Dyer's Alkanet Root (Alkanna Tinctoria)
The Mediterranean native borage-family alkanet plant has a beautiful blue blossom, but its root is black on the outside and dark red on the inside. It's best known for its root being used to produce a dye to give natural fabrics and wood a ruby red hue, soluble in oil but not in water.
“Alkanna tinctoria” is the scientific name for the alkanet plant. The name “alkanna” is derived from the Arabic word for henna. It's worth noting that henna is the name of another plant (“Lawsonia inermis”) that's also utilized for medicinal and coloring purposes. The term “tinctoria” is derived from a Greek word that means "paint." Bugloss and dyer's bugloss are two more names for alkanet.
For millennia, European farmers in the continent's central and southern regions have grown alkanet. Its medicinal usefulness may be traced all the way back to Dioscorides, who included observations about the plant in his Materia Medica. Dioscorides thought alkanet was a good ulcer treatment.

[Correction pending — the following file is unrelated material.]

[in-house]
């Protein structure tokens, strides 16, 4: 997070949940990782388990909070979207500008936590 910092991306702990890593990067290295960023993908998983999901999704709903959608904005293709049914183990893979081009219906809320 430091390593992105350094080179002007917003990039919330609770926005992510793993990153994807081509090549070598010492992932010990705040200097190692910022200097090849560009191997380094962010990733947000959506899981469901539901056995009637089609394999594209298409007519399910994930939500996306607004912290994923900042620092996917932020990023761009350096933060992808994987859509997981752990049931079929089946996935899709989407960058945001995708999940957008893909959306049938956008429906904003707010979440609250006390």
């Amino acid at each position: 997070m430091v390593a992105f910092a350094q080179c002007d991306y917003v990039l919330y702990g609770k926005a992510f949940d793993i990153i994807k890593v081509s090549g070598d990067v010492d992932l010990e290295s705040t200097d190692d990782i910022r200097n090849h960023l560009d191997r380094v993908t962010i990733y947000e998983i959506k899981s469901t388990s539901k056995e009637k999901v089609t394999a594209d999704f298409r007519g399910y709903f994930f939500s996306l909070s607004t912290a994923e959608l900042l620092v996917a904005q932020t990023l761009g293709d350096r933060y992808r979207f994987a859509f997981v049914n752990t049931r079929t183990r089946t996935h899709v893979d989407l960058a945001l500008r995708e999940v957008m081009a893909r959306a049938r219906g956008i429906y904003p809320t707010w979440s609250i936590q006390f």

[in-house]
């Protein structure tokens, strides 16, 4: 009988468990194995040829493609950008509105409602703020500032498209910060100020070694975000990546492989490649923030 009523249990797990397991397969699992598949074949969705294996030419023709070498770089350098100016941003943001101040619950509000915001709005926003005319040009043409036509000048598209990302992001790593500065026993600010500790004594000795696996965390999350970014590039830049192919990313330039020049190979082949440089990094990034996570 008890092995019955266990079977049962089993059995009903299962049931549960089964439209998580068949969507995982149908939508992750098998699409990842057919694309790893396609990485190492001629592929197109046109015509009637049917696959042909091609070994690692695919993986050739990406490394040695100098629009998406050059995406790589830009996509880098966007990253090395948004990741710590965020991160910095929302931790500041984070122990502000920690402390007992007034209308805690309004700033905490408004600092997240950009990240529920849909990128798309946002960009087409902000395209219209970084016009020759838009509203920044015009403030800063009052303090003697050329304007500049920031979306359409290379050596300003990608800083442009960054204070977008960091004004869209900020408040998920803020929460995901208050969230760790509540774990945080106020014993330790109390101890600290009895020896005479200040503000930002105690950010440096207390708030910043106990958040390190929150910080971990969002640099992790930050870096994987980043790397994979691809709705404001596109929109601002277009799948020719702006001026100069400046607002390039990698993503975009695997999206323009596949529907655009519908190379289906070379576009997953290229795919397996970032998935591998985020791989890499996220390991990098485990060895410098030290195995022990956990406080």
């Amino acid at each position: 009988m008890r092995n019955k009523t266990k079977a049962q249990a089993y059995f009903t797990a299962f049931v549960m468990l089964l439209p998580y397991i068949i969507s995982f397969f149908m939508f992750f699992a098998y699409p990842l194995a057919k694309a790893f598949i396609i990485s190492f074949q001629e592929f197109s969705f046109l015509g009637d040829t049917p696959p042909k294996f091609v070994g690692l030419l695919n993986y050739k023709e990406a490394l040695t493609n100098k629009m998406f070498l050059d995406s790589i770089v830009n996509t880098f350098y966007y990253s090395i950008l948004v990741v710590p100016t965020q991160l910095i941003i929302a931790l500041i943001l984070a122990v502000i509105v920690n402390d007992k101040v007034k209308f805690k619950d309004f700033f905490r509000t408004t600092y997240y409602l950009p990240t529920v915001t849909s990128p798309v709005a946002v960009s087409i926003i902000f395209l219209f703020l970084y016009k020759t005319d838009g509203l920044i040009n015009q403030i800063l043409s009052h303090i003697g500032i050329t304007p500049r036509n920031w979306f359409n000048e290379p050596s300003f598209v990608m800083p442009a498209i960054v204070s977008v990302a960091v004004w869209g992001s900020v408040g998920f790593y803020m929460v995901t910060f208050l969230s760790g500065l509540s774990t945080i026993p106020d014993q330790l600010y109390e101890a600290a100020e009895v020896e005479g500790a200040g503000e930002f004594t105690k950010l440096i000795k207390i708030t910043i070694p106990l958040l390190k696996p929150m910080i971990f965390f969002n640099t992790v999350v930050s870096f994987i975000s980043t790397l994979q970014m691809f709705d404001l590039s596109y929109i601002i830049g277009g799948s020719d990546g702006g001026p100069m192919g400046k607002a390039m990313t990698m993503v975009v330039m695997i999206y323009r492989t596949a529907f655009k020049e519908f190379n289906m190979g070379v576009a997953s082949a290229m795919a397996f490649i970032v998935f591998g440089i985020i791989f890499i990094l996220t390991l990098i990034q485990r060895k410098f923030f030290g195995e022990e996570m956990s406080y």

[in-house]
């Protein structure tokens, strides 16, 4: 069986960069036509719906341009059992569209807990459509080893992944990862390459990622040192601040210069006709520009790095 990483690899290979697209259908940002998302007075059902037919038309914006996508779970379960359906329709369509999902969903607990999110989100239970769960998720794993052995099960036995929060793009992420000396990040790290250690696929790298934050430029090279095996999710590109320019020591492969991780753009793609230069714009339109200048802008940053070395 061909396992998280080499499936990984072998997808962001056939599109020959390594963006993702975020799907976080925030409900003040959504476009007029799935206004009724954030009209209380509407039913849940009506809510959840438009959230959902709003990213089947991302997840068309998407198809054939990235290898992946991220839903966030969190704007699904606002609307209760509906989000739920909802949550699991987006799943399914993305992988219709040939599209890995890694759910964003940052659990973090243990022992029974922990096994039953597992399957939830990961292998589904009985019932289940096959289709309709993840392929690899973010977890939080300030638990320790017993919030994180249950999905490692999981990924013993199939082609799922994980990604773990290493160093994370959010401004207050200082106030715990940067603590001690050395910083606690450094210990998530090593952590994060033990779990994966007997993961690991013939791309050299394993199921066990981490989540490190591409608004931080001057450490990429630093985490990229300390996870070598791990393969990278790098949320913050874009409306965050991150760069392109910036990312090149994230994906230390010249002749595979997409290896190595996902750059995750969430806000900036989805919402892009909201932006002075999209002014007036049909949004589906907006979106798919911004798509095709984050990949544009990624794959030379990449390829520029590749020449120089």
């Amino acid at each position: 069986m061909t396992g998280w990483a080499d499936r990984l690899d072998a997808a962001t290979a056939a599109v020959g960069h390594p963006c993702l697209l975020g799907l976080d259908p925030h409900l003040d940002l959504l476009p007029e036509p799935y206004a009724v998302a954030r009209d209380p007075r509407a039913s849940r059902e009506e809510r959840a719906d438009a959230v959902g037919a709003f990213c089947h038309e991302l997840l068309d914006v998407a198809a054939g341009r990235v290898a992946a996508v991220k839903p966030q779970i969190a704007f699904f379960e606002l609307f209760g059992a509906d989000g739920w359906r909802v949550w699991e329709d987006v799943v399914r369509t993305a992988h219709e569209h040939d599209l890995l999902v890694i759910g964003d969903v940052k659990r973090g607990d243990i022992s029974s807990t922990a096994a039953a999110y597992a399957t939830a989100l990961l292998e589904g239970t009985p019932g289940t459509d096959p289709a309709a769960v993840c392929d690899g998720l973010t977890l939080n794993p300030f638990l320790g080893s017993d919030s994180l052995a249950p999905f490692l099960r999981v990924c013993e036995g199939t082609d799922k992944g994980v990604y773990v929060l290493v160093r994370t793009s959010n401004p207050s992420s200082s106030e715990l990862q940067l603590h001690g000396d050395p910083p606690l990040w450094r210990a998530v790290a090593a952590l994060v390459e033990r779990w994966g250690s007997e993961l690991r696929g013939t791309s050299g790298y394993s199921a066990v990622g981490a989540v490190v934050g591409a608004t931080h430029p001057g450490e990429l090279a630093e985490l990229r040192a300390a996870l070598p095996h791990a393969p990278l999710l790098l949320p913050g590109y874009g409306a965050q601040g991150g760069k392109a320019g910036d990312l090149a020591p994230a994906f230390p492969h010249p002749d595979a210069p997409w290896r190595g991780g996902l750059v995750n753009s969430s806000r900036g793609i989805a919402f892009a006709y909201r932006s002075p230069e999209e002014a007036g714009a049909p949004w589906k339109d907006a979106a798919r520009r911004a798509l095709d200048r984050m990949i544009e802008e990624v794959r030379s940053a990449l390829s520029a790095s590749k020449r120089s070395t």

Alkanna is a powerful wound healer that softens and soothes inflamed skin while also having anti-aging properties. Alkanet root hair oil prevents all scalp illnesses, including dandruff and premature hair greying, and promotes hair growth.
BONUS TIP: Use a Carrier oil to infuse the roots for a dark Red/Burgundy to Purple or Pink color that can be utilized in soap and other applications. For a deeper tint, combine it with red clay.
Alkanet root is currently mostly used as a coloring agent and should not be consumed. This product is not intended for internal usage.
◉ Herbs and botanicals should be stored in airtight glass containers -in a cool, dark, and dry area- to preserve their flavor and properties.
◉ While the plant's leaves and blossoms can be eaten as vegetables, the roots have negligible nutritional value. One popular application for alkanet root is to color oils.